It’s no secret that cybersecurity attacks can be devastating to both data centers and the businesses they support. The very idea of a breach is enough to make security analysts break out in a cold sweat, and with good reason. Indeed, data breaches in the United States increased by 40% last year, highlighting that this epidemic is as widespread as it is serious.
Equally troubling, however, is that over two-thirds of businesses are notified of these attacks by a third-party. This means businesses are not discovering data center breaches on their own, and instead must rely on others to tell them they have been compromised.
Needless to say, this approach means more time will lapse during a breach, leaving the business vulnerable for longer, with the costs difficult to comprehend, let alone estimate.
The key to tackling data center breaches is to realize that prevention, or incident response, isn’t a sufficient security strategy. Without a doubt, the number of data breaches will likely go up again because the volume of sensitive data being collected is also increasing. The value of a breach means that not only are attacks becoming more regular, but also more sophisticated.
How then can smart data center operators tackle this issue? Well, to turn to an often-used idiom: attack is the best form of defense. Being proactive, sniffing out threats, and improving detection and response times are vital in the ongoing fight against data breaches. A mix of prevention and response is the ideal strategy.
To ensure this, data centers should turn to a specialist — someone who can think like a criminal, but use this insight for good, rather than nefarious means. This is a role colloquially known as a “threat hunter.” And it’s something to consider if you’re serious about protecting your data center and its valuable contents
A threat hunter does more than just sound cool (though they definitely do that) —they look for any exploitable chinks in the armor of a data center. By actually thinking like a criminal and adopting an “attacker mentality,” threat hunters can identify signs of weakness and follow them to a logical conclusion.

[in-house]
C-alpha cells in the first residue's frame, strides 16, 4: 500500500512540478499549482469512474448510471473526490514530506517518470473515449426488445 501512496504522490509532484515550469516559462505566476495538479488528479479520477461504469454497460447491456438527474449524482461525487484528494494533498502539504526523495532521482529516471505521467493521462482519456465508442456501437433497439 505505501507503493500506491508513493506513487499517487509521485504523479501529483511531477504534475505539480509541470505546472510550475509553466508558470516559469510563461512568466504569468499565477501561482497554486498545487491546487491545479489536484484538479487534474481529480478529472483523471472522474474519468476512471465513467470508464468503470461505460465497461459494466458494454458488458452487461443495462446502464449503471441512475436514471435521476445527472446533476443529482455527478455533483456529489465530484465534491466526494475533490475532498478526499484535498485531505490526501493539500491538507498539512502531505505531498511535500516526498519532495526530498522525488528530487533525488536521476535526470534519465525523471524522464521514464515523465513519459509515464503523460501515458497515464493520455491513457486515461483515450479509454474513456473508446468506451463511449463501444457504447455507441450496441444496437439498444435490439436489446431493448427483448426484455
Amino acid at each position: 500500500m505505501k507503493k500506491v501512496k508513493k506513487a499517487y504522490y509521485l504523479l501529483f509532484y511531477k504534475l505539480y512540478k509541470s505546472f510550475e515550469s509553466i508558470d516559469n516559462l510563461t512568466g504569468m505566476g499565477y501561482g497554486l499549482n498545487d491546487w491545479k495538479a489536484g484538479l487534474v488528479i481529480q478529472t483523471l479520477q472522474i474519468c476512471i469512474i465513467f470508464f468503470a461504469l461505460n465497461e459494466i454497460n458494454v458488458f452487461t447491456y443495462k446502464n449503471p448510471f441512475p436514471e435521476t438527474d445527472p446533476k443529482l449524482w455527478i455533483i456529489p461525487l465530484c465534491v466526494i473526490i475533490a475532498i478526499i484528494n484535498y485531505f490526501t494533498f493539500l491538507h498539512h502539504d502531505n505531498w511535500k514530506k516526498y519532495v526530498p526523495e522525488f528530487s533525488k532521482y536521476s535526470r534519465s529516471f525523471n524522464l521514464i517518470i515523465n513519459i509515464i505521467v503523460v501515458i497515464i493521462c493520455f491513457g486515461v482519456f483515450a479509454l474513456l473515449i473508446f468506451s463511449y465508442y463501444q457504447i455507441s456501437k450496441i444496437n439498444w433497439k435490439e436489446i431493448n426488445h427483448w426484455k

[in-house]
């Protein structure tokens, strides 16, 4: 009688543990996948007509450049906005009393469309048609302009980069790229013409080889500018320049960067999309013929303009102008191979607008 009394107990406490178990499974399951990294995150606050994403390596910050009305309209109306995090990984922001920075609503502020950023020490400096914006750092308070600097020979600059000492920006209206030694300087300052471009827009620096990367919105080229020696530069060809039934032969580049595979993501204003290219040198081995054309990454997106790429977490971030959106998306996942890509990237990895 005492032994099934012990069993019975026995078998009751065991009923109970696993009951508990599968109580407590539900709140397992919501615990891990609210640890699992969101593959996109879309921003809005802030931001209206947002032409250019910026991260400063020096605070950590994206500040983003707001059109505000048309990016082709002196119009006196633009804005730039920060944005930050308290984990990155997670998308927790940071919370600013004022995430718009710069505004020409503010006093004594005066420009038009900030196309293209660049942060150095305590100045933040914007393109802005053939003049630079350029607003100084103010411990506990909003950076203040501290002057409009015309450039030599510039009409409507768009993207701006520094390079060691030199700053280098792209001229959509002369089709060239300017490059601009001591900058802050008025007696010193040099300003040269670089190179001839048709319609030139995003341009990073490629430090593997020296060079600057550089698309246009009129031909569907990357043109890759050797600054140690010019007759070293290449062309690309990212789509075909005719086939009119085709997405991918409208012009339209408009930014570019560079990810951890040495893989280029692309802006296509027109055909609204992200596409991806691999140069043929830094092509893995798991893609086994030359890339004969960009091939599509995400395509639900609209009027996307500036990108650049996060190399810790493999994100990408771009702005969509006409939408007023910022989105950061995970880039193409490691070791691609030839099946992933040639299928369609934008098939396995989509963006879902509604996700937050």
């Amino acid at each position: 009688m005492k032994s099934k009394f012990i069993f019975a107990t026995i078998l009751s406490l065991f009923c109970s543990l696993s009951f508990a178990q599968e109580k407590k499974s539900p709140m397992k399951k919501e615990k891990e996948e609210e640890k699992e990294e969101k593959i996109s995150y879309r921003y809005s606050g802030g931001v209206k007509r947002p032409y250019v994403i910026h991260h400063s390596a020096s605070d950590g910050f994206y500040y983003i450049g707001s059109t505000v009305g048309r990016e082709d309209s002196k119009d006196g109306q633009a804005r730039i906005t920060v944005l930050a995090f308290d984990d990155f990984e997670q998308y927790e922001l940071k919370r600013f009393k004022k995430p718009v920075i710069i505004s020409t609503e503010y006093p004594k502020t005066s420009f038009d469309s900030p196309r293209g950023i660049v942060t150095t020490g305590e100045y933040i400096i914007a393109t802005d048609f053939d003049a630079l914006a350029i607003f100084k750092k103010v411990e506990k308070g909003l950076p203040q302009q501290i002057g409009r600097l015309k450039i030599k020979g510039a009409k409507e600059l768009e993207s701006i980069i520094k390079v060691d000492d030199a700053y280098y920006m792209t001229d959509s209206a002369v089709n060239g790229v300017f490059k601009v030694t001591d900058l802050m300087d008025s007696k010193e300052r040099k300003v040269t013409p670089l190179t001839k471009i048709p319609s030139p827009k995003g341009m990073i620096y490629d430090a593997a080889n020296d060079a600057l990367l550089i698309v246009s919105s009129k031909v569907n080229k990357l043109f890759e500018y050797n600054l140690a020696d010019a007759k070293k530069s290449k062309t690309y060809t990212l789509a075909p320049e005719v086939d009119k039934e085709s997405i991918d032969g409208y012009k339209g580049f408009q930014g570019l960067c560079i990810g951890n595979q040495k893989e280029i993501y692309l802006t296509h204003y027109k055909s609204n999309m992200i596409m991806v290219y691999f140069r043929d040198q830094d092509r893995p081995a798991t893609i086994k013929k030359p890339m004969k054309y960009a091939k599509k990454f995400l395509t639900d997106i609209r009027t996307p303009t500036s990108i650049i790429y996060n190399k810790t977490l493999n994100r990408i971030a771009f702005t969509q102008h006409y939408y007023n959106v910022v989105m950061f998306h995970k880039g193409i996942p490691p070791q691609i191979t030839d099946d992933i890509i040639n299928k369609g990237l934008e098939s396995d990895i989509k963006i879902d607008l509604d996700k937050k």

Another way of describing a threat hunter is a dedicated internal penetration tester, as opposed to a third-party, or external penetration tester. This proactivity helps you stay one step ahead of the cybercriminal, with the threat hunter identifying any potential problems before a criminal can actually act on them.
More and more businesses are looking to dedicate resources to ensuring a threat hunter is on their side. While the role of the threat hunter is yet to go truly mainstream, I believe we’re starting to see that change as data breaches become even more rampant and businesses’ hands are forced, opting for a strategy that helps tackle a problem before it potentially costs them millions.
In 2014, a security confidence survey by SolarWinds found that 84% of respondents reported their organizations had experienced an attack, with 35% reporting that it took at least one month to discover the breach. This illustrates the importance of a sound data center security strategy, and why the threat hunter is set to play an even greater role in your data center.
FINDING YOUR THREAT HUNTER
What should you look for in a threat hunter? You need someone with a wide range of experience. The more a person knows about the applications, servers, your data center employees, networks, and security methodologies — endpoint protection, data breach prevention, firewalls, security information and event management (SIEM), patch management, etc. — the better. If said person doesn’t know each of the multiple components involved in an attack, then they are not the threat hunter you are looking for.
This means it can be a real challenge for organizations looking for a threat hunter, as finding the right person, with the vast skillset needed to do the job, isn’t easy. The threat hunter is also not usually a viable option for an SMB, whose limited budgets wouldn’t allow for this advanced capability.
That said, large organizations would certainly find the recruitment worth the time, as once you find the right person for the job, the benefits are plentiful.
If a business can identify data center attack vectors before they are leveraged by cybercriminals, instead of after the fact, it can prevent real damage and better prepare for future attacks. While it comes down to a business by business decision, a dedicated threat hunter combined with a more traditional defense-in-depth security strategy may be something to consider to help ensure the security of your data center.